Kelsey is a Chicago based producer, actor, writer, critic, and mixologist. An alum of Black Box Acting’s ACADEMY Program, Kelsey curates “The Newness,” a monthly salon of new work. They also work closely with Trans Voices Cabaret Chicago as well as Chicago Theatre Access Auditions. Follow them on Insta! @playsandpours, @kelseylooks
Pictured: Nathan Hosner, Raymond Fox, JJ Phillips, Cordelia Dewdney, Audrey Anderson, and Raphael Cruz. Photo by Liz Lauren.
By Kelsey McGrath
Lookingglass Theatre Company’s current production of HARD TIMES FOR THESE TIMES was originally produced in 2001. To kick off its 30th Anniversary Season, the company remounts the show in association with The Actors Gymnasium as a bridge between “then and now.” Adaptor and director Heidi Stillman advocates for the show’s timelessness and rebirth in the current Lookingglass space:
“Work is taking over our lives: the pressures of productivity and capitalism overwhelming, and even the privileged among us are yolked to our work. We are never away from it. The divide between the ‘haves’ and the ‘have-nots’ is still mighty wide, and the issues of utility versus beauty, facts and figures versus imagination, and the rational versus the irrational are present in America today as they were in Dickens’ time.”
Which, on its own, is a completely agreeable and relatable sentiment, especially nowadays when most folks work multiple hustles to make ends meet and have to crowdsource funerals and essential medical procedures.
However, this reviewer asks, “Why do we need another Charles Dickens adaptation in 2017?”
HARD TIMES dates itself in this regard. Rather than exploring contrasting lives fractured by capitalism, the story really only follows the “haves” whose solutions and pressures aren’t translatable to modern times. For example, Louisa, the educated, 20-year-old decides to make her brother Tom’s life easier by marrying Josiah Bounderby, a wealthy gentleman twice her age. Her marriage is (shockingly) unhappy. She then falls in love with Mr. Harthouse, a member of parliament and friend of her father. Their forbidden affair is discovered by Mrs. Sparsit who immediately tattles. Additionally, Louisa’s brother, Tom, obtains a position at Boundary’s bank, but he doesn’t really work. Instead, he gambles and ends up so deep in debt he robs the bank.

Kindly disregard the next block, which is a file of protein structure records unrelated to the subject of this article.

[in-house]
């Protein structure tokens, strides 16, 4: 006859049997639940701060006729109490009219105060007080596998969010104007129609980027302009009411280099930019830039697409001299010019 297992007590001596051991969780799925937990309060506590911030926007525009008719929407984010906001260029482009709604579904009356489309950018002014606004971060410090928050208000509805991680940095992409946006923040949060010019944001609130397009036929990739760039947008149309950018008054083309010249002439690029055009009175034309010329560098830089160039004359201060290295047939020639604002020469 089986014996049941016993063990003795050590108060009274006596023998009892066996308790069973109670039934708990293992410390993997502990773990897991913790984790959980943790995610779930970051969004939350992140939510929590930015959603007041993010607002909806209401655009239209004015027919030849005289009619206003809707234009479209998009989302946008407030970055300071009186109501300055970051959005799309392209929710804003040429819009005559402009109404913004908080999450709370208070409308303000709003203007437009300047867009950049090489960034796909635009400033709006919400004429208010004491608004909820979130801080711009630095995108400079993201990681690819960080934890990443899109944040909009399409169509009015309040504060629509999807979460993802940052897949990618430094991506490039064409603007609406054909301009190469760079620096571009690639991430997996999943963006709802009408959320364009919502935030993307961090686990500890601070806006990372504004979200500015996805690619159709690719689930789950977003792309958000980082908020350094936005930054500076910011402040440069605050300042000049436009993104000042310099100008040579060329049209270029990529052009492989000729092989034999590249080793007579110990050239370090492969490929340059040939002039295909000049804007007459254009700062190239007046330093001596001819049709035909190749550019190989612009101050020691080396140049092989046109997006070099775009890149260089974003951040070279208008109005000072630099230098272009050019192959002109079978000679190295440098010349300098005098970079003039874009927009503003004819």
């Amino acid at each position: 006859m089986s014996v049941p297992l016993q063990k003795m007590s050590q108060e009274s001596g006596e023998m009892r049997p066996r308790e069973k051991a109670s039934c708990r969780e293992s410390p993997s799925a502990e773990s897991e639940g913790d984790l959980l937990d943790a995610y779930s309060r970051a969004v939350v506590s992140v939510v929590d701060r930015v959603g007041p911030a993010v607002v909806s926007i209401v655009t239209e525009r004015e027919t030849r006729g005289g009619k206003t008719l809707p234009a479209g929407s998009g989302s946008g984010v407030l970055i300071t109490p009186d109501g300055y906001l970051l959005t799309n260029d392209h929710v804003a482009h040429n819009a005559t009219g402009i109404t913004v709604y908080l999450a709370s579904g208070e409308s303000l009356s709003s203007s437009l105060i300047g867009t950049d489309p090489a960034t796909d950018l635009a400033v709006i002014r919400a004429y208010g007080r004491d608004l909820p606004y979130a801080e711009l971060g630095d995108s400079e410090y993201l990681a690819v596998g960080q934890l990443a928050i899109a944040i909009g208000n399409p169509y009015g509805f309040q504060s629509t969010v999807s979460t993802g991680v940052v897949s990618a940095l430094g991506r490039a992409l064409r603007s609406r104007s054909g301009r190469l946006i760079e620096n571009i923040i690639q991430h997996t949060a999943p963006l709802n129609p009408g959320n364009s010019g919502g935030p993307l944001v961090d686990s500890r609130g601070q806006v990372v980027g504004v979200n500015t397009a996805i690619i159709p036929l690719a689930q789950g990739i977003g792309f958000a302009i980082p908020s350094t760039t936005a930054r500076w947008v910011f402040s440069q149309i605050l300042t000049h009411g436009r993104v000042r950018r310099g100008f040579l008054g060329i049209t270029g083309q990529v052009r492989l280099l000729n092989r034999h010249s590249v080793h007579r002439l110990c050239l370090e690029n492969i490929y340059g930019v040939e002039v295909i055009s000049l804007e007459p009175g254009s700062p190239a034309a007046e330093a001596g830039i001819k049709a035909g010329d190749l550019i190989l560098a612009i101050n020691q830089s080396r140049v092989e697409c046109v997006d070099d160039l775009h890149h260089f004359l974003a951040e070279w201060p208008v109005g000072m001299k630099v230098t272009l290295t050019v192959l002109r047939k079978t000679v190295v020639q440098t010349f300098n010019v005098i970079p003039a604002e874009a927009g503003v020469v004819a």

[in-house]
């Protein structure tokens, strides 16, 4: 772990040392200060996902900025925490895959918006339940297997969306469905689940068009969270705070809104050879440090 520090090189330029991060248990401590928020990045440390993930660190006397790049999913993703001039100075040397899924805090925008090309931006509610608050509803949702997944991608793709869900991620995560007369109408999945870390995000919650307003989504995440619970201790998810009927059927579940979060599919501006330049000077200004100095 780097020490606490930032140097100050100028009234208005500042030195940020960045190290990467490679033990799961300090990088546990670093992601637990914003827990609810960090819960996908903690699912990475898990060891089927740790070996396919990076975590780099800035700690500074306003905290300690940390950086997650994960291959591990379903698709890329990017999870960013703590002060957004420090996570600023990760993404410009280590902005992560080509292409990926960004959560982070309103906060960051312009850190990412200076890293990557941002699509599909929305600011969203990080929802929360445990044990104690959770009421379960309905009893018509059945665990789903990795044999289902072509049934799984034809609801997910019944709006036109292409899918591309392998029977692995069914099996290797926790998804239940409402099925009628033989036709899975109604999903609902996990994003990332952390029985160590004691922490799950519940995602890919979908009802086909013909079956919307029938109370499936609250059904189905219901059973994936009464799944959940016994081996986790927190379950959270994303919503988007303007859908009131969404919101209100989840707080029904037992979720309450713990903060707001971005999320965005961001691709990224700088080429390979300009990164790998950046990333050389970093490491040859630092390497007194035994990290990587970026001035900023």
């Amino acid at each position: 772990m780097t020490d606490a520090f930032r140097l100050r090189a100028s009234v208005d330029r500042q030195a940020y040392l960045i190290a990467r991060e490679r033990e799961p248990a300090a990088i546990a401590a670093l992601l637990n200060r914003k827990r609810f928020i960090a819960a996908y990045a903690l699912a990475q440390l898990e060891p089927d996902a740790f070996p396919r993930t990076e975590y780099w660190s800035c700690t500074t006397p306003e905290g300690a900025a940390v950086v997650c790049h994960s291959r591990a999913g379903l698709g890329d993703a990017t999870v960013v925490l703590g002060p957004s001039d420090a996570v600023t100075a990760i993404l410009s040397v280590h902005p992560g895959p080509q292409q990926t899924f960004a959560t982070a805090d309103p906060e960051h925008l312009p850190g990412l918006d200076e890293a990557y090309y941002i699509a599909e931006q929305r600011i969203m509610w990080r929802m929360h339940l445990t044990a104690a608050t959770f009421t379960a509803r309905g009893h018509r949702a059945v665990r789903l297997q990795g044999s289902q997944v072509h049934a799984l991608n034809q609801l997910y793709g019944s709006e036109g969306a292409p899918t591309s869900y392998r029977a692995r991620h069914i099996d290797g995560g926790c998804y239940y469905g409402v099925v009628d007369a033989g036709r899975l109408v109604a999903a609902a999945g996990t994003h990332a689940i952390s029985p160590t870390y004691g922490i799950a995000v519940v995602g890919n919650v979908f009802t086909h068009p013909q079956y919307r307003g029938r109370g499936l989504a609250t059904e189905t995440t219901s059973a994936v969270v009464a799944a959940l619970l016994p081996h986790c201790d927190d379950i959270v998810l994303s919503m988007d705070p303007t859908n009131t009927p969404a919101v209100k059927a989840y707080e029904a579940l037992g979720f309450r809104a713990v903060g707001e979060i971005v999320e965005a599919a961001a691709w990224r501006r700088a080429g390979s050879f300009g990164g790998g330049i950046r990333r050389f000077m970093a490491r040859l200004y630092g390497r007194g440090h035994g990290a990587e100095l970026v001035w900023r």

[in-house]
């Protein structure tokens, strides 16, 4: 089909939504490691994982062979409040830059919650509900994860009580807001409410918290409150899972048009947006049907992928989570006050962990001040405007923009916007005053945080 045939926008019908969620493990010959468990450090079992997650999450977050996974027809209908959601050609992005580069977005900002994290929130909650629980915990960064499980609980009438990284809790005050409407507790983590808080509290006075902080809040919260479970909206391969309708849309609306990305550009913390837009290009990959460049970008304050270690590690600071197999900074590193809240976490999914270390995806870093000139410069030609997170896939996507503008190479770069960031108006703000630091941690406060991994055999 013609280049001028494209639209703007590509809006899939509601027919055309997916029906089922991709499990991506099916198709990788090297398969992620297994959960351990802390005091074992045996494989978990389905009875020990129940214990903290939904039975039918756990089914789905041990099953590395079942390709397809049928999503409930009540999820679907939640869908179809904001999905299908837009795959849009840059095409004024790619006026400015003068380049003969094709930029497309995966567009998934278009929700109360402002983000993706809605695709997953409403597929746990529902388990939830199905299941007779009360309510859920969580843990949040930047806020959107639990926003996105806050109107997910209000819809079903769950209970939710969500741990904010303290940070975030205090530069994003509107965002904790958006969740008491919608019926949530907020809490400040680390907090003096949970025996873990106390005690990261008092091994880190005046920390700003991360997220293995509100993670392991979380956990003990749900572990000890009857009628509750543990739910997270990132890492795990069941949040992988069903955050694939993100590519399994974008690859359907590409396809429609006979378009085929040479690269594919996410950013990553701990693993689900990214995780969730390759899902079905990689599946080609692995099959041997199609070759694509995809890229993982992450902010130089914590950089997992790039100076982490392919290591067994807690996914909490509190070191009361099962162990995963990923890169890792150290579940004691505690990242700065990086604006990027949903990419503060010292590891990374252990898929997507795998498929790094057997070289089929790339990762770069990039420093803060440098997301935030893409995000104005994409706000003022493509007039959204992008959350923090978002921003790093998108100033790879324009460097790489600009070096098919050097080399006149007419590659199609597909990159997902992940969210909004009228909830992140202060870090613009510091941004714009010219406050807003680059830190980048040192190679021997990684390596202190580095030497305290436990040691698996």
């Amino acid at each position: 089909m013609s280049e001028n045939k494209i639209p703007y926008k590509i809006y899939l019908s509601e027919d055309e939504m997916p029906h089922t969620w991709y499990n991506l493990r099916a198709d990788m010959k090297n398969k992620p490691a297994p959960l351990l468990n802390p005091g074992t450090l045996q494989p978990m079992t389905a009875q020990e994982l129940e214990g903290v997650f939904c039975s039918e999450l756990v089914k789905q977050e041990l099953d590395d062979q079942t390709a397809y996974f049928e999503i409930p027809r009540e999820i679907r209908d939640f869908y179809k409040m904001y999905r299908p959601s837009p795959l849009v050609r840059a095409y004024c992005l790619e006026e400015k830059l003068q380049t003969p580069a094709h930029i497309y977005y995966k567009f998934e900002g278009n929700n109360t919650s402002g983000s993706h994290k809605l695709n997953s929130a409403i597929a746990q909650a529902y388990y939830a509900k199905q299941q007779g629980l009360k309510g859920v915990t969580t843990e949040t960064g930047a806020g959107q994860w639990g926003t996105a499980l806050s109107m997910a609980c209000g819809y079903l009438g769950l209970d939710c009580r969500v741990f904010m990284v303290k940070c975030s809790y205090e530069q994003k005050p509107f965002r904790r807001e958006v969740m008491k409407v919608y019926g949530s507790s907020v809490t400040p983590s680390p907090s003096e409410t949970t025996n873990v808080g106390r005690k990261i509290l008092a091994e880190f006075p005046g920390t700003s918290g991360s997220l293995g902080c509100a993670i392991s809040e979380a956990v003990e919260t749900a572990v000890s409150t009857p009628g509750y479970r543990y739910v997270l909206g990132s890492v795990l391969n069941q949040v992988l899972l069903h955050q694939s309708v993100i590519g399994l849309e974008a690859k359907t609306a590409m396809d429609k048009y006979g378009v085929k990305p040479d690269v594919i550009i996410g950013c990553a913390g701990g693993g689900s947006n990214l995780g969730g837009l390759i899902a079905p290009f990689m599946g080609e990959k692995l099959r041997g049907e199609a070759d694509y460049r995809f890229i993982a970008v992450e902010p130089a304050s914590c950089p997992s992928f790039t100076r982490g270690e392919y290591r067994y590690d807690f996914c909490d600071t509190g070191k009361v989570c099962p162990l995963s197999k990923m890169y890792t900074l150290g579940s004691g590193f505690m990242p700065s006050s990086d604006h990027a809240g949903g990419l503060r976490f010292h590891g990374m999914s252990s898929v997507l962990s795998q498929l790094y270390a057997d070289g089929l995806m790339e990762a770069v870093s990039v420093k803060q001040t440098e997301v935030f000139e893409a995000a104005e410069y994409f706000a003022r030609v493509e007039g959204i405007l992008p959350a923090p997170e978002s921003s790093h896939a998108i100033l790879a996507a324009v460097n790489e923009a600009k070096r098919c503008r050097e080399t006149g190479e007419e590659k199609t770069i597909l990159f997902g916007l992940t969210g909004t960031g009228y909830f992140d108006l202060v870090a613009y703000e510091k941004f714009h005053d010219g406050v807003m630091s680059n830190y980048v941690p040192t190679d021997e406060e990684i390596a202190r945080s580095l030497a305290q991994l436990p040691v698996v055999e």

It’s difficult for me to see how this is urgent in 2017.
Stephen, on the other hand, is a “have-not” weaver whose story is never completely fleshed out. We also know that Tom pays Stephen to help with the robbery. Stephen also dies in the end. So what I’m missing here is the part where the “haves” are working and grappling with the pressures of productivity. Because here, they don’t. The fact that poor people are dying is relatable to 2017. But that’s not what this story is about. It’s a drawing room play. But what are we gaining by telling this story? In empathy? In truth?
I’d be remiss if I didn’t add that the marketing and use of circus were misleading in this production. We see Sissy on advertisements and materials as if this was her story, but it’s not. Not really. Coming from a circus family, Sissy is used as a device to introduce a different perspective to Louisa and her “have” family. But, they are the saviors and adopt her into their home and provide a “civilized” education. She’s a device to help Louisa. And although the circus component was a main selling point for this show, it’s razzle dazzle. We don’t get to know these “have-not” characters or their hardships; they’re entertainment. At the end, Tom escapes to the circus and becomes a clown to avoid getting in trouble for robbing the bank. And he’s able to because he’s a “have.”
I had a conversation following the show with my friend who’s in a different age demographic. She argued the relevance of Dickens’ commentary, “If Dickens has a truth to tell, we’re honoring that with this story.” But why are we telling Dickens’ truth again and why now? Why is his commentary so important, so pressing, that it deserves a timelessness paralleled to Shakespeare? Even with Shakespeare, we make more of an effort for his stories to be told in new and innovative ways. To have a nearly all-white cast perform the three-hour soap opera that is HARD TIMES where every woman has an emotional breakdown and the principle “have not” dies, my accolades are withheld.
HARD TIMES is an absolutely beautiful show. The acting is incredible. The production value is out of this world. But HARD TIMES is not for these times.
HARD TIMES FOR THESE TIMES runs through January 14th. For more information, visit lookingglasstheatre.org.